If American Indians have rights in the United States, where did they come from? And what do they mean?
Illini Union, Room A
1401 W. Green Street, Urbana
While Native Americans enjoy the rights of United States citizens, they also have rights as members of indigenous communities. In many instances, Native Americans have privileged access to natural resources, operate businesses that are exempt from local regulation, and organize govern-ment and social welfare organizations that serve and protect their communities. All of these activities take place in a nation whose Constitution’s opening phrase, “We the people,” was not originally written to encompass the needs and desires of Native peoples. How did this happen? Dr. Hoxie will describe how a succession of Native American leaders— lawyers, diplomats, writers and politicians—forged a vision of American citizenship that could accommodate indigenous people and recognize their unique place in the nation’s history and political life. Their victory—the creation of a legal space for Indian people within the legal framework of the United States—saved democracy, both for Native Americans and for everyone else and has implications for other indigenous peoples in the world.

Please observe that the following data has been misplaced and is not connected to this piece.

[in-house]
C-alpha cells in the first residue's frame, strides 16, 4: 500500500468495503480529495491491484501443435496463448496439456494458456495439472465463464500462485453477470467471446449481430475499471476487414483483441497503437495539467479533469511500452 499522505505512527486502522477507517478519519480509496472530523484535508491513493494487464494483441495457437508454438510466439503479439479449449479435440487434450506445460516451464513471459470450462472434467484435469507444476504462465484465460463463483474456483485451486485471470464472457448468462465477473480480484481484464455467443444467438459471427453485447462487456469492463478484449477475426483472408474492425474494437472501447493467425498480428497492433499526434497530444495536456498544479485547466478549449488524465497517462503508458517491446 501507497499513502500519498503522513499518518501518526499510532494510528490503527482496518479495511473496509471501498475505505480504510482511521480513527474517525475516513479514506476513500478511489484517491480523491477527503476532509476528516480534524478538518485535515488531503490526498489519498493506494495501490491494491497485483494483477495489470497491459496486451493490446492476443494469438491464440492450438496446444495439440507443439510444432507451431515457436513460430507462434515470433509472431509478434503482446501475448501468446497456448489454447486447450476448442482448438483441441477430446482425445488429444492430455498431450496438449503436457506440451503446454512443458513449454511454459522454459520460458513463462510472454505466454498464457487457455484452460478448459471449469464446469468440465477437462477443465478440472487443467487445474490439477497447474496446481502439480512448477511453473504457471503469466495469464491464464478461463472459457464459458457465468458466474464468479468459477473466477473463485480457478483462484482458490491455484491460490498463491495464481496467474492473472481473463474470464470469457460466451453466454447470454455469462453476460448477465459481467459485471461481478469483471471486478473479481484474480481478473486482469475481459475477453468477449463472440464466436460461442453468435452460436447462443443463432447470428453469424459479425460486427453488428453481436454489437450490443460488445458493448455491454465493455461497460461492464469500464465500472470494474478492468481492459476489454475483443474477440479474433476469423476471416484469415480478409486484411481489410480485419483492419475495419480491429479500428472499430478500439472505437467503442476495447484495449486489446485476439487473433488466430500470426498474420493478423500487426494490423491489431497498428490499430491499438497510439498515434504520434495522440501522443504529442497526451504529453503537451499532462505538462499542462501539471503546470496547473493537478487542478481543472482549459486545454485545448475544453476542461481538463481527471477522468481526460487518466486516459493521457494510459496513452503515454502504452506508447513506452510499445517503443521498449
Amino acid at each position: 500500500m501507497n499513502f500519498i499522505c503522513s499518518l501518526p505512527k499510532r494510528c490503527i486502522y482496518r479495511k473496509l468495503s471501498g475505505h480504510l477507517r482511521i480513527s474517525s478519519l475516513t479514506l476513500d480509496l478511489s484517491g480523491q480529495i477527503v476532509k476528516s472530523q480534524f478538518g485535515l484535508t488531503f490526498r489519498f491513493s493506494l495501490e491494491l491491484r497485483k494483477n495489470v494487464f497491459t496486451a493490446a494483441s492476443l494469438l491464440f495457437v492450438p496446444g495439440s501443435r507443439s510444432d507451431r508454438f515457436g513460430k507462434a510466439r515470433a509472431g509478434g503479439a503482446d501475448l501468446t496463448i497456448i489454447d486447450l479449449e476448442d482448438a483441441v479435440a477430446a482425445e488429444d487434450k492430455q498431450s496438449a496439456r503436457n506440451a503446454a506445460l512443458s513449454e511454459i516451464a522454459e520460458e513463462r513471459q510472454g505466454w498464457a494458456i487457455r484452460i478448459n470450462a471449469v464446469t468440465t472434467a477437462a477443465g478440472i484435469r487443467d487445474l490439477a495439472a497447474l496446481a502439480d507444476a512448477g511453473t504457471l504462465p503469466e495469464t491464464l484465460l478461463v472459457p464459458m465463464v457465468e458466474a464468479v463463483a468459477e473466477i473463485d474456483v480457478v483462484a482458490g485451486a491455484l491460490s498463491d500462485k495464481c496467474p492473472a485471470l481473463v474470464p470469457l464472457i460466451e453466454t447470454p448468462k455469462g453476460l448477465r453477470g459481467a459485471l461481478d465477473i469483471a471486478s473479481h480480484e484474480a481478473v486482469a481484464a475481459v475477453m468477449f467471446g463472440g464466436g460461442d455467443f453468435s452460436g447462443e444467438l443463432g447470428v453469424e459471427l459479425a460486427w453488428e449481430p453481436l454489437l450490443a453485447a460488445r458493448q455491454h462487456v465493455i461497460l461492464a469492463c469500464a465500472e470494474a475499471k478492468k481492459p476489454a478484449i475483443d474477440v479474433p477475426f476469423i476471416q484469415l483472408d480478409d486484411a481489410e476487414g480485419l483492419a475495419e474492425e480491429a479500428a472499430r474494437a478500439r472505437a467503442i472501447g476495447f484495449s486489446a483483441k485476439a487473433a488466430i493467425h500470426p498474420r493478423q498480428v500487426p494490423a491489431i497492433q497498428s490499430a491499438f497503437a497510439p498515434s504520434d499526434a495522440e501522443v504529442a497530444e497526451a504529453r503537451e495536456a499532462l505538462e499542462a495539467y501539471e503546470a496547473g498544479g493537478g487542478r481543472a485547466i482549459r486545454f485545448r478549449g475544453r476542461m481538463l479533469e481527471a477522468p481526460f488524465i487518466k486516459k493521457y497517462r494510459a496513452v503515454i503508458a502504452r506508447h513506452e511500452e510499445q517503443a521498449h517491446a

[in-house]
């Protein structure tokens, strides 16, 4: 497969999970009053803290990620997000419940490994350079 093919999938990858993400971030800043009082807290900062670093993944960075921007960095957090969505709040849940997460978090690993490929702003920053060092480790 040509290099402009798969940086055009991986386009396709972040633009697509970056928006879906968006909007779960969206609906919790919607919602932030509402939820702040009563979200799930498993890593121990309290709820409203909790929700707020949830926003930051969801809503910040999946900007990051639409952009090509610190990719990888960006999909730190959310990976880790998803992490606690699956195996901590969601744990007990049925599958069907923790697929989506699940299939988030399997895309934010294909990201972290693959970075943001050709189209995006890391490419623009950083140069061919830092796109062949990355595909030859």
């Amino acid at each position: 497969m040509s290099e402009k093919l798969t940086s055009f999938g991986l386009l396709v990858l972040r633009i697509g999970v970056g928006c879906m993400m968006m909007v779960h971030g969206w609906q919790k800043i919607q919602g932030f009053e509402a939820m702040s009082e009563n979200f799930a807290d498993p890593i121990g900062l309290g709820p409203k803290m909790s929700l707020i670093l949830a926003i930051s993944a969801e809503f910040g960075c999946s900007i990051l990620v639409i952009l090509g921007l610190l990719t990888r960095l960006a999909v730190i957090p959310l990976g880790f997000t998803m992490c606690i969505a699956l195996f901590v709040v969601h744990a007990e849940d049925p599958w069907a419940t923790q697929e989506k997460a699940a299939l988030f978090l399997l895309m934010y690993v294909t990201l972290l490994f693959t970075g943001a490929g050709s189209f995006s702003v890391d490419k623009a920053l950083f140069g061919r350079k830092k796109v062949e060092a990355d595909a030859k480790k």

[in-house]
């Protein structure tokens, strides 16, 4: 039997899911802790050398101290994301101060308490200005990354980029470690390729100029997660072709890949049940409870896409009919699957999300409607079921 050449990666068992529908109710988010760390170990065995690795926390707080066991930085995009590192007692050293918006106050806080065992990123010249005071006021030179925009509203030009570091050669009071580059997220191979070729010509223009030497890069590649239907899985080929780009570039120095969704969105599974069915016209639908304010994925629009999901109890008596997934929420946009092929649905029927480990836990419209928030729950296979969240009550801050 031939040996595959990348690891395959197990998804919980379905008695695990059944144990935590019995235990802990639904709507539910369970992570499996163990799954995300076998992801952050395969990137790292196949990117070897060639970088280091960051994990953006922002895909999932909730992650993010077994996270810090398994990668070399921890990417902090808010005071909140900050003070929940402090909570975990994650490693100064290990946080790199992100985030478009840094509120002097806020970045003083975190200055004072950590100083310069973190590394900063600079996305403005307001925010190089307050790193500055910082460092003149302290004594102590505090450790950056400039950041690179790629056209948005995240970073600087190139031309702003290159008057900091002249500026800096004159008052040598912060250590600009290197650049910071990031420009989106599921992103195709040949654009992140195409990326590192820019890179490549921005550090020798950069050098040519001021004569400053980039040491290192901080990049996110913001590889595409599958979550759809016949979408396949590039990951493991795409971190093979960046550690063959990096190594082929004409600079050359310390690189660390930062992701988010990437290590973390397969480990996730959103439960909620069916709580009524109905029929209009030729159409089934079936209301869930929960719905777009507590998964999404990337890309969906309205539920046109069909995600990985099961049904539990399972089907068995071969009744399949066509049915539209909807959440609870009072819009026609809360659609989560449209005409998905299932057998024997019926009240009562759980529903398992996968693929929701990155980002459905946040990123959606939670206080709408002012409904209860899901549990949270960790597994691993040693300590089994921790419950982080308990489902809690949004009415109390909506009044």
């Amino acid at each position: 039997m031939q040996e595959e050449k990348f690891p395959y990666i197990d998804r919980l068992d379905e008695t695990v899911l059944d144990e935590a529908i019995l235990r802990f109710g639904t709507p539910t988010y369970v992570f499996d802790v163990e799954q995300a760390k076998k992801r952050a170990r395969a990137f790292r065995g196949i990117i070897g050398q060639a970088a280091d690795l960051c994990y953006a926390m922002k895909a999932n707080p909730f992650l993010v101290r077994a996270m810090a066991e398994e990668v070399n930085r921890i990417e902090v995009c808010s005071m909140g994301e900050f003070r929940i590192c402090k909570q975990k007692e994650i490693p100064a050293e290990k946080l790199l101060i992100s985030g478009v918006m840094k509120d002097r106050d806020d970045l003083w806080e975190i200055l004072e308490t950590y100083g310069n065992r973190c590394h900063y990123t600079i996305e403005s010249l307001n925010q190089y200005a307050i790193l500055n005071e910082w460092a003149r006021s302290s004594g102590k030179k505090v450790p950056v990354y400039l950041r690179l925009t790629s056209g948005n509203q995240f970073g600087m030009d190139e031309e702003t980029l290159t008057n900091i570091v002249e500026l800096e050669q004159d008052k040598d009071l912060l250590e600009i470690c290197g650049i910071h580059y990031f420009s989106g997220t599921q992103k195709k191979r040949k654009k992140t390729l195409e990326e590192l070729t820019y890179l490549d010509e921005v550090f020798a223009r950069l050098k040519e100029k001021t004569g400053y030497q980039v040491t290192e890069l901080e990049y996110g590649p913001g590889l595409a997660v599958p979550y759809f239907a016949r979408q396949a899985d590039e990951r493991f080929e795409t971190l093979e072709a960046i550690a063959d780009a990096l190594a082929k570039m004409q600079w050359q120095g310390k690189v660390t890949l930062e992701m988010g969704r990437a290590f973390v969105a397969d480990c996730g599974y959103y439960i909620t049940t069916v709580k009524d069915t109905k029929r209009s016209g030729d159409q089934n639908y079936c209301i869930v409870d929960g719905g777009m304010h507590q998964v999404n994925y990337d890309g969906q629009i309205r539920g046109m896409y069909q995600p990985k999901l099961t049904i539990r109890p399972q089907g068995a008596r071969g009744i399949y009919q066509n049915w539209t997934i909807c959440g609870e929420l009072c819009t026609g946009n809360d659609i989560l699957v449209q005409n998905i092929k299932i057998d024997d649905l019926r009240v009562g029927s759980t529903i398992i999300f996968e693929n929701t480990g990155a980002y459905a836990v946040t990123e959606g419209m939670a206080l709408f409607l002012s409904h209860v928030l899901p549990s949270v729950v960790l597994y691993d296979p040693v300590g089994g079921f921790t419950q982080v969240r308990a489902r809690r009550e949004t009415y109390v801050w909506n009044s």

This talk is the keynote lecture for the Cultures of Law in Global Contexts (INTERSECT) Annual Symposium.
Hosted by the INTERSECT program, Graduate College